For our inaugural H&H Dispatch, we interview Laird (Lu) Xu from the Rhode Island School of Design and designer of the Hugo & Hoby Rhythm Rolling Pin. Lu shares some of his inspirations, thoughts on what makes great furniture, and the creative tension between designing and making. Enjoy.
How did you become interested in designing?
I started reading books written by Mr. Zhu Guangqian, the famous Chinese Aesthetician, when I was a child and developed a special feeling for the concept of "Beauty." Gradually, my muddled perceptual knowledge turned into rational insights. At the age of eight, I started to learn painting. By observing a large number of paintings completed by my predecessors and by practicing day after day, I realized that the breadth of mind and construct are the essence of traditional Chinese paintings. What matters are not strict perspective scales but artistic conceptions. I actively pursued beauty that pushes me not just on paper but also anywhere in my life. After that, I tried to focus on observing things around us and thinking about how to make them better. I found that I am enjoying the moment.
It's unusual to find someone who is both a designer and a maker, why does this work for you?
Firstly, I think there are two different things between a designer and a maker. As a designer, you need to bring something new to your consumer. It could be a new user experience or a new elegant way to solve problems. I believe that being a designer requires time to think deeply. The process of design seeks a balance between many factors, which is my favorite part. Being a maker requires advanced techniques, at least in a particular area. It means using your skills to make a piece of unique work. It also requires creativity, but the inspiration to create is shown much more by hand, the process of making will be full of sensibility. I love being a maker because I can express my ideas directly and accurately.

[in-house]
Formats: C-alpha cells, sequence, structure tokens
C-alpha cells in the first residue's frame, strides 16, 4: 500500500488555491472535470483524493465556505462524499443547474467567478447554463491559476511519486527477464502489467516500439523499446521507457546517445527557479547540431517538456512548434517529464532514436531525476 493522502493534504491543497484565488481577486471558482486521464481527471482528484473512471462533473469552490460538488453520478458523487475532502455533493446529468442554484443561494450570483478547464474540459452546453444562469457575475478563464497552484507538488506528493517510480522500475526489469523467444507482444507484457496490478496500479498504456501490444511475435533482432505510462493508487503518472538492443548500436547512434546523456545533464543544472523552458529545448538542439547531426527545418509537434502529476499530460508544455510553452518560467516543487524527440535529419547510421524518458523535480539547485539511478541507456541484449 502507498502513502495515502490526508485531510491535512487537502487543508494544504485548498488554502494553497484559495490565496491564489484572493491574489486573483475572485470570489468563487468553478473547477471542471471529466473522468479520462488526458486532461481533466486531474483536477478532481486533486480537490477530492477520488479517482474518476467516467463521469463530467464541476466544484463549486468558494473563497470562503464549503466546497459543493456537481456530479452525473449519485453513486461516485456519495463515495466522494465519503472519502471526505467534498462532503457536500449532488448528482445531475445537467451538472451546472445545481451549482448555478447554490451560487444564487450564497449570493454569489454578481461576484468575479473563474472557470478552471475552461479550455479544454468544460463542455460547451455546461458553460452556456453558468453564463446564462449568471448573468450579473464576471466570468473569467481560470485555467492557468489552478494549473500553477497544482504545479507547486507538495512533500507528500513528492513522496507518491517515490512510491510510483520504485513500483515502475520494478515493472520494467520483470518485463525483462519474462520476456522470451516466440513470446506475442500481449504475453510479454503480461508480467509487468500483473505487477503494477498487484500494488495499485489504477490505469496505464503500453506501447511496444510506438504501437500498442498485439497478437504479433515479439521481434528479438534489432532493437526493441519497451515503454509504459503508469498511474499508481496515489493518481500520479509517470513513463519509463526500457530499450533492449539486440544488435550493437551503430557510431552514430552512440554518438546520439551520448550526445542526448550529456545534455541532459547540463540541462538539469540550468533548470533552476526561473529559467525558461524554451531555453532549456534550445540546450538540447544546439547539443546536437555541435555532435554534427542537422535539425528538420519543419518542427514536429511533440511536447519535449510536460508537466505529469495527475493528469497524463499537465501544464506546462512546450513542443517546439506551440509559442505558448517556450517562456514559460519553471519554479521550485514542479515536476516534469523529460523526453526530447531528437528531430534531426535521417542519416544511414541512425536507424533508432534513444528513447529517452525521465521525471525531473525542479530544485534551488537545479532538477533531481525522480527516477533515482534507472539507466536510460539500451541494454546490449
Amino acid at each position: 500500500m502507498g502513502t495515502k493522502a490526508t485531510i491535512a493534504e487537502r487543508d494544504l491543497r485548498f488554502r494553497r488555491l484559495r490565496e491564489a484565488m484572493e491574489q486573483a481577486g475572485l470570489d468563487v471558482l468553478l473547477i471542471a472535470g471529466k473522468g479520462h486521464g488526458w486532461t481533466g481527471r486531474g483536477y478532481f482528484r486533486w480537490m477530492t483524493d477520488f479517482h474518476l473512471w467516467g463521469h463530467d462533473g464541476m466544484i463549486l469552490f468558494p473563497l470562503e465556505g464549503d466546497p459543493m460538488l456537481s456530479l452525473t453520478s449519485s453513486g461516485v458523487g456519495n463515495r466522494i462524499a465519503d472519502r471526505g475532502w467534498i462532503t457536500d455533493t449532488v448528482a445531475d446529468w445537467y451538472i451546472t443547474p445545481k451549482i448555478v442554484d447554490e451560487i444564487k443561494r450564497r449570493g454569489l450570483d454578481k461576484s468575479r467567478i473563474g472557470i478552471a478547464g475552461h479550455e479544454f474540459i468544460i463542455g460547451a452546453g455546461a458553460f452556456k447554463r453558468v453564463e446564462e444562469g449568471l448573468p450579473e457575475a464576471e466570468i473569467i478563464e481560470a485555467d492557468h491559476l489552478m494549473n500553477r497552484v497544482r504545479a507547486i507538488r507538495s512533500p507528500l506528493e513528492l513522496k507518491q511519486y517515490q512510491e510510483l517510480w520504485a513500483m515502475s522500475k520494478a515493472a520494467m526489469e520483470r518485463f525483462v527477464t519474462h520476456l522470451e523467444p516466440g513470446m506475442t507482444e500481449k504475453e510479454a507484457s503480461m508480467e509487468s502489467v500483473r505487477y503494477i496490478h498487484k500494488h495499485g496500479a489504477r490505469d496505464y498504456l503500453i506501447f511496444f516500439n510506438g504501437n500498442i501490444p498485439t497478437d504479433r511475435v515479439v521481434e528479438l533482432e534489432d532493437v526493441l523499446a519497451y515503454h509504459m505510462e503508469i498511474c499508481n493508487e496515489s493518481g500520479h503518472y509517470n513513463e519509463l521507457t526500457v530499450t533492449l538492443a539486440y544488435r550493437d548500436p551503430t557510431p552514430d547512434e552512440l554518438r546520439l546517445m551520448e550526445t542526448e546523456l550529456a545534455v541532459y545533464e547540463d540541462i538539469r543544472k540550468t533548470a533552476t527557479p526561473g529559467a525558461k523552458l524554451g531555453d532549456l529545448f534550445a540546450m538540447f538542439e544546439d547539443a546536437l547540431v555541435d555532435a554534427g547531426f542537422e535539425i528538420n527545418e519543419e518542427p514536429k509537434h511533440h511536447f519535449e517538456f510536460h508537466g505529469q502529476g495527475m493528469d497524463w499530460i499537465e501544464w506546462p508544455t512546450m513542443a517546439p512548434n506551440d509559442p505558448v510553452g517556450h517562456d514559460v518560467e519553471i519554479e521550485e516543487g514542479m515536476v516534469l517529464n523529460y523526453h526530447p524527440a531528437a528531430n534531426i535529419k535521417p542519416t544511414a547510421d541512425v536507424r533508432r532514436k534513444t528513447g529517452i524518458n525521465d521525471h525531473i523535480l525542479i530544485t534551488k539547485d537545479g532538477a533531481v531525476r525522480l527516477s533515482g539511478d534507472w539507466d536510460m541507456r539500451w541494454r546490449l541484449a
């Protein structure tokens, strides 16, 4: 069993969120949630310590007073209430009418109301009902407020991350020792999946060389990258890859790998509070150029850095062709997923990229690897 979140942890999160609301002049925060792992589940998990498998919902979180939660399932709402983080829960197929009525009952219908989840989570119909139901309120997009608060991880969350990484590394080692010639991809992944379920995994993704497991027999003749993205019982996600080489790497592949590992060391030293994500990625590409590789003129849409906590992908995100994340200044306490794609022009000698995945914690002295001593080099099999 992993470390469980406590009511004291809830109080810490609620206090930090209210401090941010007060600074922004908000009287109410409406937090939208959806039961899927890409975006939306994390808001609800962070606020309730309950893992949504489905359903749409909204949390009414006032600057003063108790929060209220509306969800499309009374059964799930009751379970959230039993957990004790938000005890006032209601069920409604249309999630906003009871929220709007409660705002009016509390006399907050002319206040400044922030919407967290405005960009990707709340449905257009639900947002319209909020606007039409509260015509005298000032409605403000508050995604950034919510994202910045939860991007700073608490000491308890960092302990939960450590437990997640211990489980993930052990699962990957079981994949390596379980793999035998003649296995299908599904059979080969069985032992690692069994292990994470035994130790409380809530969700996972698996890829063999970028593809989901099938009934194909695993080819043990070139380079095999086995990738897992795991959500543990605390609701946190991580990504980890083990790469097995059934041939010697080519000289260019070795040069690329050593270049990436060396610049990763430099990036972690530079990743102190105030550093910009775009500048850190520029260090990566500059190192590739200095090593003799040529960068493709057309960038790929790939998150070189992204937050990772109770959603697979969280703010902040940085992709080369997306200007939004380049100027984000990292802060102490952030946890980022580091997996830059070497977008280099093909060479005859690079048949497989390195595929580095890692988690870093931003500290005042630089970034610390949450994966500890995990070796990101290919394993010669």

Do you have any tips for people that want to start designing and making things?
Change the way you think from the way people always do; do something that people have never done. Being sensitive and fragile when translating your feeling into reality is the way I work.
What is your favorite piece of furniture? Why?
The Paulistano Lounge Chair designed in 1957 by Paulo Mendes da Rocha is my favorite piece of furniture. The minimal design is straightforward. It is not equipped with any irrelevant details. The chair achieves the perfect point of balance.
What inspires you?
What I want to stress is, no matter the concept of the original idea or the developmental thinking of the details of the design, your life experiences always play a significant role.
What is the most important element of design for you?
To keep my curiosity. Surround yourself with people who encourage you to try something different, and once you apply yourself to doing that, it will bring you to a new world.
What else can you tell us about yourself?
I travel a lot, and I enjoy every moment in my life. Everyday needs are an inexhaustible source of inspiration for a designer. Fall in love with your life, and you will never lose your passion for making your life better.
Thanks Lu. Until next time,